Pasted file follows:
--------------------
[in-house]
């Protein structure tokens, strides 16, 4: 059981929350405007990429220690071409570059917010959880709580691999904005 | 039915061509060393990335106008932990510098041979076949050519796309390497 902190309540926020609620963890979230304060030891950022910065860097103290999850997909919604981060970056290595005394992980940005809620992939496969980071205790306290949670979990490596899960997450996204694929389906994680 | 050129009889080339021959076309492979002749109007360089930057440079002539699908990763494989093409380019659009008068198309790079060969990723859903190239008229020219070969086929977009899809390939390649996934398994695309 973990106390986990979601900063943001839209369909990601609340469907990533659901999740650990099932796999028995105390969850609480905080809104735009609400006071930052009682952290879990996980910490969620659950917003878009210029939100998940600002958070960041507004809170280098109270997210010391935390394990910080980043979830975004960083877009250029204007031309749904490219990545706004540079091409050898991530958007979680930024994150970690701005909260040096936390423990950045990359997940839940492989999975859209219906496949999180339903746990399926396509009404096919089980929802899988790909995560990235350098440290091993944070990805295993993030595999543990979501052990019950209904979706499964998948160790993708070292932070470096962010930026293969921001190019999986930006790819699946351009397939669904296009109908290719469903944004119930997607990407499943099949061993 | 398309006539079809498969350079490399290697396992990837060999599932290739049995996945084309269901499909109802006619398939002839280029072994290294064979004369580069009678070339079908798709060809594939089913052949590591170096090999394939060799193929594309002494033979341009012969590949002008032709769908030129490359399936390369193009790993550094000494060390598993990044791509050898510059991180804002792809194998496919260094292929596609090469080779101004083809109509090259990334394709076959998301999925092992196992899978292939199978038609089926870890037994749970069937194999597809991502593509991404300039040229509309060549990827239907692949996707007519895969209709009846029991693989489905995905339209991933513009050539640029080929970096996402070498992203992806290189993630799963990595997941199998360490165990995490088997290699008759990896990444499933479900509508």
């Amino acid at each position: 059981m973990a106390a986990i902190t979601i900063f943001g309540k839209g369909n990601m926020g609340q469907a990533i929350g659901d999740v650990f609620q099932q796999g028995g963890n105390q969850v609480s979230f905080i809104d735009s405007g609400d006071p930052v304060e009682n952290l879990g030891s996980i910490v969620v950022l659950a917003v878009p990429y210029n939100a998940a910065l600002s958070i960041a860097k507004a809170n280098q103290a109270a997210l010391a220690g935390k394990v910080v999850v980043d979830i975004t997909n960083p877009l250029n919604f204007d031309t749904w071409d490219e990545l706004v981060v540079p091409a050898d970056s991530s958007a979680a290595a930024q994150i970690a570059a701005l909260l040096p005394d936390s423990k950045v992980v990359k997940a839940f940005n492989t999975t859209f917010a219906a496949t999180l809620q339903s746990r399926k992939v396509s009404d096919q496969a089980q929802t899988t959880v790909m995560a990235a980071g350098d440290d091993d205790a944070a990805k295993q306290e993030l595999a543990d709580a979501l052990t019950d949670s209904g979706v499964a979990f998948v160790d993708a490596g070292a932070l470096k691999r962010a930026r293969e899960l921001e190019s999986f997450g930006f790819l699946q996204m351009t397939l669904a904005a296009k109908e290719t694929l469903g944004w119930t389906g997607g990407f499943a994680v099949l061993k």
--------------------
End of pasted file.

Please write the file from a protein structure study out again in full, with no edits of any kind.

[in-house]
């Protein structure tokens, strides 16, 4: 059981929350405007990429220690071409570059917010959880709580691999904005 | 039915061509060393990335106008932990510098041979076949050519796309390497 902190309540926020609620963890979230304060030891950022910065860097103290999850997909919604981060970056290595005394992980940005809620992939496969980071205790306290949670979990490596899960997450996204694929389906994680 | 050129009889080339021959076309492979002749109007360089930057440079002539699908990763494989093409380019659009008068198309790079060969990723859903190239008229020219070969086929977009899809390939390649996934398994695309 973990106390986990979601900063943001839209369909990601609340469907990533659901999740650990099932796999028995105390969850609480905080809104735009609400006071930052009682952290879990996980910490969620659950917003878009210029939100998940600002958070960041507004809170280098109270997210010391935390394990910080980043979830975004960083877009250029204007031309749904490219990545706004540079091409050898991530958007979680930024994150970690701005909260040096936390423990950045990359997940839940492989999975859209219906496949999180339903746990399926396509009404096919089980929802899988790909995560990235350098440290091993944070990805295993993030595999543990979501052990019950209904979706499964998948160790993708070292932070470096962010930026293969921001190019999986930006790819699946351009397939669904296009109908290719469903944004119930997607990407499943099949061993 | 398309006539079809498969350079490399290697396992990837060999599932290739049995996945084309269901499909109802006619398939002839280029072994290294064979004369580069009678070339079908798709060809594939089913052949590591170096090999394939060799193929594309002494033979341009012969590949002008032709769908030129490359399936390369193009790993550094000494060390598993990044791509050898510059991180804002792809194998496919260094292929596609090469080779101004083809109509090259990334394709076959998301999925092992196992899978292939199978038609089926870890037994749970069937194999597809991502593509991404300039040229509309060549990827239907692949996707007519895969209709009846029991693989489905995905339209991933513009050539640029080929970096996402070498992203992806290189993630799963990595997941199998360490165990995490088997290699008759990896990444499933479900509508």
């Amino acid at each position: 059981m973990a106390a986990i902190t979601i900063f943001g309540k839209g369909n990601m926020g609340q469907a990533i929350g659901d999740v650990f609620q099932q796999g028995g963890n105390q969850v609480s979230f905080i809104d735009s405007g609400d006071p930052v304060e009682n952290l879990g030891s996980i910490v969620v950022l659950a917003v878009p990429y210029n939100a998940a910065l600002s958070i960041a860097k507004a809170n280098q103290a109270a997210l010391a220690g935390k394990v910080v999850v980043d979830i975004t997909n960083p877009l250029n919604f204007d031309t749904w071409d490219e990545l706004v981060v540079p091409a050898d970056s991530s958007a979680a290595a930024q994150i970690a570059a701005l909260l040096p005394d936390s423990k950045v992980v990359k997940a839940f940005n492989t999975t859209f917010a219906a496949t999180l809620q339903s746990r399926k992939v396509s009404d096919q496969a089980q929802t899988t959880v790909m995560a990235a980071g350098d440290d091993d205790a944070a990805k295993q306290e993030l595999a543990d709580a979501l052990t019950d949670s209904g979706v499964a979990f998948v160790d993708a490596g070292a932070l470096k691999r962010a930026r293969e899960l921001e190019s999986f997450g930006f790819l699946q996204m351009t397939l669904a904005a296009k109908e290719t694929l469903g944004w119930t389906g997607g990407f499943a994680v099949l061993k």